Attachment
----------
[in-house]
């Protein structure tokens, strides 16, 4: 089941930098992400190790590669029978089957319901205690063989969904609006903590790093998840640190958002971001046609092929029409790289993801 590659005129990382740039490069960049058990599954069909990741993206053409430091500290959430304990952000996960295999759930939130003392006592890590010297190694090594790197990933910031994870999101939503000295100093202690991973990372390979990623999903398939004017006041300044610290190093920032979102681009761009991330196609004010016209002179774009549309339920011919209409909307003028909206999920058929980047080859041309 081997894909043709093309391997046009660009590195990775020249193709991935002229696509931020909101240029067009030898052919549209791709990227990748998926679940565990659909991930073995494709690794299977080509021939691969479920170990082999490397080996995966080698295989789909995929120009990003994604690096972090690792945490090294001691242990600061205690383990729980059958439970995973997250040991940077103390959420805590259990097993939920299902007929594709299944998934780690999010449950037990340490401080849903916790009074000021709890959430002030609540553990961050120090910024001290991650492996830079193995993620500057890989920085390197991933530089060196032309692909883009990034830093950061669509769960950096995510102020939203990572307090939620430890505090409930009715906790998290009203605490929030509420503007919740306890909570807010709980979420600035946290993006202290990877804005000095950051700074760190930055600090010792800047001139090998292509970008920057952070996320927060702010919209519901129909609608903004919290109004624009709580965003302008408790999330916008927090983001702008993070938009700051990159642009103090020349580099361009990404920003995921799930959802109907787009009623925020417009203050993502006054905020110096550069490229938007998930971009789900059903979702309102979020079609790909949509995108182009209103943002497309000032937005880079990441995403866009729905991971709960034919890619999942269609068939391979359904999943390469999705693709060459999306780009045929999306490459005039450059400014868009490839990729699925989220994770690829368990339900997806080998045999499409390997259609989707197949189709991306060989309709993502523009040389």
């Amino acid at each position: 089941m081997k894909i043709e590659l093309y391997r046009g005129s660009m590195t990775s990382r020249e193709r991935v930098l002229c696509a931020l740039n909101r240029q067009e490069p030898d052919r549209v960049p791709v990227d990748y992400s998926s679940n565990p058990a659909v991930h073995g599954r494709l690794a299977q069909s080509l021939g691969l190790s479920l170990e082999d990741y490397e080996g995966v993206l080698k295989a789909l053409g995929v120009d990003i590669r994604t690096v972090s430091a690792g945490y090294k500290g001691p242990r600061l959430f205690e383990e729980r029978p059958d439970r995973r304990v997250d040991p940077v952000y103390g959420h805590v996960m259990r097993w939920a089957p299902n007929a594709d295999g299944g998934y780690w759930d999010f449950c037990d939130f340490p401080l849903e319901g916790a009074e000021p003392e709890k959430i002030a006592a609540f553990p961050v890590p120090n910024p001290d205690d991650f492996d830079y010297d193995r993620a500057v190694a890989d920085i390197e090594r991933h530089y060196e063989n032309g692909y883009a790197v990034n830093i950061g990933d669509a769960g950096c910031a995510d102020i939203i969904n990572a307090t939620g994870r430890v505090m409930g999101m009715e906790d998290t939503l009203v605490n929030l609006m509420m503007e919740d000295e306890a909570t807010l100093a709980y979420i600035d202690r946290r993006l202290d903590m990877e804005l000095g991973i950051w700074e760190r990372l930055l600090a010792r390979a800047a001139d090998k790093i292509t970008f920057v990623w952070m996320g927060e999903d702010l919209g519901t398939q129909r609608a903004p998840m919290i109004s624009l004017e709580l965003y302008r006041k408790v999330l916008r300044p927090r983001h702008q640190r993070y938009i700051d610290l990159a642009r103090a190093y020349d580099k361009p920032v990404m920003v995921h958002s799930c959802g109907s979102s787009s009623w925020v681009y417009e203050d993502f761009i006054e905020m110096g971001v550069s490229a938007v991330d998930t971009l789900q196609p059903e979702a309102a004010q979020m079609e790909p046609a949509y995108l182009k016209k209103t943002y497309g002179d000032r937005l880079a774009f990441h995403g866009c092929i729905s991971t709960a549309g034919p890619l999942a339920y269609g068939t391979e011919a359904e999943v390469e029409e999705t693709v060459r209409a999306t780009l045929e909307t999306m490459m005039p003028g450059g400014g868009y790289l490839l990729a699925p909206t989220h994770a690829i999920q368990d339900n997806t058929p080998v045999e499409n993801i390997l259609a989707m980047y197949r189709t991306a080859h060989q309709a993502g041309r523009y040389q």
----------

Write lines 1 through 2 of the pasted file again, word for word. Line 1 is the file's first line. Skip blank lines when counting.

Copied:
[in-house]
């Protein structure tokens, strides 16, 4: 089941930098992400190790590669029978089957319901205690063989969904609006903590790093998840640190958002971001046609092929029409790289993801 590659005129990382740039490069960049058990599954069909990741993206053409430091500290959430304990952000996960295999759930939130003392006592890590010297190694090594790197990933910031994870999101939503000295100093202690991973990372390979990623999903398939004017006041300044610290190093920032979102681009761009991330196609004010016209002179774009549309339920011919209409909307003028909206999920058929980047080859041309 081997894909043709093309391997046009660009590195990775020249193709991935002229696509931020909101240029067009030898052919549209791709990227990748998926679940565990659909991930073995494709690794299977080509021939691969479920170990082999490397080996995966080698295989789909995929120009990003994604690096972090690792945490090294001691242990600061205690383990729980059958439970995973997250040991940077103390959420805590259990097993939920299902007929594709299944998934780690999010449950037990340490401080849903916790009074000021709890959430002030609540553990961050120090910024001290991650492996830079193995993620500057890989920085390197991933530089060196032309692909883009990034830093950061669509769960950096995510102020939203990572307090939620430890505090409930009715906790998290009203605490929030509420503007919740306890909570807010709980979420600035946290993006202290990877804005000095950051700074760190930055600090010792800047001139090998292509970008920057952070996320927060702010919209519901129909609608903004919290109004624009709580965003302008408790999330916008927090983001702008993070938009700051990159642009103090020349580099361009990404920003995921799930959802109907787009009623925020417009203050993502006054905020110096550069490229938007998930971009789900059903979702309102979020079609790909949509995108182009209103943002497309000032937005880079990441995403866009729905991971709960034919890619999942269609068939391979359904999943390469999705693709060459999306780009045929999306490459005039450059400014868009490839990729699925989220994770690829368990339900997806080998045999499409390997259609989707197949189709991306060989309709993502523009040389």